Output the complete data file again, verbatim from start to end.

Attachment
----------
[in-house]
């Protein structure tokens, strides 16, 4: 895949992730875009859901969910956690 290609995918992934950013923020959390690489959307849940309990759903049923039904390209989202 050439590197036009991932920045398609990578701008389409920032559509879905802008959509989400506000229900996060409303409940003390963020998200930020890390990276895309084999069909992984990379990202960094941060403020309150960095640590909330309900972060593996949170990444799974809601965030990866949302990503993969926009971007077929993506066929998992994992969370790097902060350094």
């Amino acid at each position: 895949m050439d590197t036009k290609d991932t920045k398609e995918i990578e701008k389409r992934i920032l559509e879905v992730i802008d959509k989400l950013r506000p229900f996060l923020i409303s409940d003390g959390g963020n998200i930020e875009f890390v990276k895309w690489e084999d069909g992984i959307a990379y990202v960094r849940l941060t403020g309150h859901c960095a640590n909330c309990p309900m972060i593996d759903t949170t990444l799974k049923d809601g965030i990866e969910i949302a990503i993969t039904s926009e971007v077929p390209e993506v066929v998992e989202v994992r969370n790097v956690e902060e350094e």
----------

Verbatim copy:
[in-house]
């Protein structure tokens, strides 16, 4: 895949992730875009859901969910956690 290609995918992934950013923020959390690489959307849940309990759903049923039904390209989202 050439590197036009991932920045398609990578701008389409920032559509879905802008959509989400506000229900996060409303409940003390963020998200930020890390990276895309084999069909992984990379990202960094941060403020309150960095640590909330309900972060593996949170990444799974809601965030990866949302990503993969926009971007077929993506066929998992994992969370790097902060350094």
């Amino acid at each position: 895949m050439d590197t036009k290609d991932t920045k398609e995918i990578e701008k389409r992934i920032l559509e879905v992730i802008d959509k989400l950013r506000p229900f996060l923020i409303s409940d003390g959390g963020n998200i930020e875009f890390v990276k895309w690489e084999d069909g992984i959307a990379y990202v960094r849940l941060t403020g309150h859901c960095a640590n909330c309990p309900m972060i593996d759903t949170t990444l799974k049923d809601g965030i990866e969910i949302a990503i993969t039904s926009e971007v077929p390209e993506v066929v998992e989202v994992r969370n790097v956690e902060e350094e």